The American Red Cross has launched large disaster responses in four states after the horrific tornadoes that touched down this past weekend in the center of the country.
People are struggling with the loss of loved ones, loss of their homes, loss of everything they had. Here are a few of their stories:
FRIGHTENED CHILD Thomas and Amanda Buster agreed that they would not head to the Red Cross shelter nearby after the tornado had leveled parts of their neighborhood had spared their house. “Others need it more,” they explained. Their son Benjamin could not sleep the following night, however, in fear of another tornado (“it sounded like a choo choo train”). Thomas even tried to show Benjamin the now-clear weather radar map on his phone, to no avail. When they arrived at the shelter on Monday they explained “we couldn’t stay another night in the house.” Buster, a retired firefighter and county rescue worker, explained that he had never seen the Red Cross in his work as a first responder and therefore did not know what to think of the organization. But after arriving at the shelter on Monday and seeing the ongoing operation here, said he wants to join. “I can drive a truck. Do you need drivers?”
FAIRLY NEW TO U.S. Winner Mweneshele and Mwatwmw Omari are taking refuge at the Red Cross shelter in Bowling Green. Winner explained that as a Congolese refugee, he spent 24 years in a refugee camp in Tanzania, getting both his primary and secondary school education in the camp. He became eligible to enter the United States as a refugee in 2019, but he and his family didn’t arrive here until 2020, just as the Covid pandemic was hitting the United States. There youngest son, Louis Winner, was born shortly after they arrived.
HOME DESTROYED Osman Zilic’s son-in-law had come to his house in the middle of the night to warn him about the nearby tornado heading his way, but Osman could not tell how close they were to being hit. It was not until Osman’s 11-year-old daughter came down the stairs, cellphone in hand, that he knew he had to get the whole family into a closet. “Just as I closed the door, the roof came down,” he explained. The bedrooms where his daughters were sleeping were destroyed. Along with his wife, they were left standing barefoot in the dark with the rain falling on their head. When they finally got out of the house, explained Osman, they just started walking in the same direction as others who all ended up several miles away at Jennings County Elementary School, which became the primary Red Cross shelter in the region. Osman, who was born in Bosnia and emigrated to the United States in 1995, recounted his story in Croatian to Red Cross photographer Marko Kokic.
SPIRITUAL CARE After losing their home and all their possessions in the tornado that ravaged Kentucky, Robert and Norma Valdivieso emerged from the protection of their bathtub and made their way to a Red Cross shelter nearby. They were immediately greeted by spiritual care specialist Deane Oliva. “She apologized to us for what we just experienced and explained what she could do for us,” Valdivieso explained. “She was very caring. Very comforting. Very genuine.” The couple said said that it takes a very special person to do what Deane did for them that night, that it was very inspiring. After that first night in the shelter, their friend was able to get them a hotel room for a few nights. When asked why they returned to the shelter, they simply said “to feel the love.” After retiring as a clinical neuropsychologist, Deane Oliva went to a seminary to become a minister and in 2017 joined the Red Cross to work in disaster services. “We provide for people’s emotional, spiritual and physical needs,” she said “This Is a ministry of presence.”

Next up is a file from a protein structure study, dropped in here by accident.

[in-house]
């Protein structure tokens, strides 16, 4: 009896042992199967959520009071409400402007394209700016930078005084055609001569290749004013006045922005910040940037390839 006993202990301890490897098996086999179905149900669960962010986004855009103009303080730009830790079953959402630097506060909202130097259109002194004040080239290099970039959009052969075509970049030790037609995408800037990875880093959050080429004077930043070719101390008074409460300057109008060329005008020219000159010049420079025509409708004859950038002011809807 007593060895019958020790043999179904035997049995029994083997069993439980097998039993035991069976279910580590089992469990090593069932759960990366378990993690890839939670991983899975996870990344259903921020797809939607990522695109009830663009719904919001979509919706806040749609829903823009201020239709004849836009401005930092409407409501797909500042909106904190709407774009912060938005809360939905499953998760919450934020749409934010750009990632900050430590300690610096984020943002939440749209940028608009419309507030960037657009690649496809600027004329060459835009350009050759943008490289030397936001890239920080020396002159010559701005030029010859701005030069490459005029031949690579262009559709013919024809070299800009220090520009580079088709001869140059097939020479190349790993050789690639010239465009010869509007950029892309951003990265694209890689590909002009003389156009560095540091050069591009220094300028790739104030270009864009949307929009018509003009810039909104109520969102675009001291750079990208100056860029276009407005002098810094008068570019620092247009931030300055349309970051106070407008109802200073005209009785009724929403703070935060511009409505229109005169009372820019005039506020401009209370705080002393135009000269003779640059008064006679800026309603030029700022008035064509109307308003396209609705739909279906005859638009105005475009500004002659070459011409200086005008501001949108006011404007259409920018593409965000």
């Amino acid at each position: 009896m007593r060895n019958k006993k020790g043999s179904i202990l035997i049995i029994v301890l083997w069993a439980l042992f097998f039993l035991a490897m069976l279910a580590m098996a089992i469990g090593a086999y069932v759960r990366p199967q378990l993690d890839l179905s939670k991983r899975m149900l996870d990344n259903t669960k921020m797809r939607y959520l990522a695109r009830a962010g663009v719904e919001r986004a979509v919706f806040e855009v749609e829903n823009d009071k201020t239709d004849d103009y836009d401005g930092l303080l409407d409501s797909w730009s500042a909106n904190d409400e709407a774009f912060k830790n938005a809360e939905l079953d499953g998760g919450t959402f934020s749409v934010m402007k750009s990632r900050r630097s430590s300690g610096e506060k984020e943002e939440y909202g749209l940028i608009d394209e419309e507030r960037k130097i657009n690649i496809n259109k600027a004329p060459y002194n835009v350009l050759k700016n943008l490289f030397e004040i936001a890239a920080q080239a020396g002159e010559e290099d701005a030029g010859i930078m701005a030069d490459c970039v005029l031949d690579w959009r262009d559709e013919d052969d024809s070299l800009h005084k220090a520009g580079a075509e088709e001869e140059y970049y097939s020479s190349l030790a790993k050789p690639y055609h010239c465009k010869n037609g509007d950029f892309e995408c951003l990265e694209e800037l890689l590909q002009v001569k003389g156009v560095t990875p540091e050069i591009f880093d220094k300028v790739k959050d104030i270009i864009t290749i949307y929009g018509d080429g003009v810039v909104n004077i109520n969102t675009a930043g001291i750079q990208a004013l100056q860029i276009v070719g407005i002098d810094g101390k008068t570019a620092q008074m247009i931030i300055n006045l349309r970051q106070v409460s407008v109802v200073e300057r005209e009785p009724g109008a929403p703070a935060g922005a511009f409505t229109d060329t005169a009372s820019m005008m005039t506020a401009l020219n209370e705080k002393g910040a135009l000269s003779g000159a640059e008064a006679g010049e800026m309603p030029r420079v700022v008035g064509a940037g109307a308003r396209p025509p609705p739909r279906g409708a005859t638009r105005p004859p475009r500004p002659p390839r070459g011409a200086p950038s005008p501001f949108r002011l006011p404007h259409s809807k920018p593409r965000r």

VOLUNTEERING A BLESSING Judy Cothern was one of the many volunteers that arrived in Bowling Green after the tornado had passed through. She lives in Franklin, “the next town down,” and was no stranger to Bowling Green — her granddaughter lives here. Judy worked the overnight shift while people slept, including the many immigrants who could not speak English — which was okay, Cothern said, because “I just needed to cover their babies.” She started volunteering with the American Red Cross 16 years ago after Hurricane Katrina. This is her 11th deployment. She’s been to the California wildfires and Hurricane Florence among other disaster locations. She gets emotional when explaining why she does this work. “People will say God bless you and I say He already has. I get the blessing out of it.”
YOU CAN HELP people affected by disasters like tornadoes and countless other crises by making a gift to Red Cross Disaster Relief. To make a financial donation or schedule an appointment to give blood or platelets, visit redcross.org or call 1-800-RED CROSS. You can also use the Red Cross Blood Donor app or text the word REDCROSS to 90999 to make a $10 gift today. Every single contribution matters. Your donation is a commitment to helping people in need and enables the Red Cross to prepare for, respond to and help people recover from disasters big and small.
For those interested in helping people specifically affected by the recent tornadoes, we ask that they write “Southern and Midwest Tornadoes” in the memo line of a check and mail it with a completed donation form to the address on the form or their local Red Cross chapter.
About the American Red Cross:
The American Red Cross shelters, feeds and provides comfort to victims of disasters; supplies about 40% of the nation's blood; teaches skills that save lives; distributes international humanitarian aid; and supports veterans, military members and their families. The Red Cross is a nonprofit organization that depends on volunteers and the generosity of the American public to deliver its mission. For more information, please visit redcross.org or cruzrojaamericana.org, or visit us on Twitter at @RedCross.
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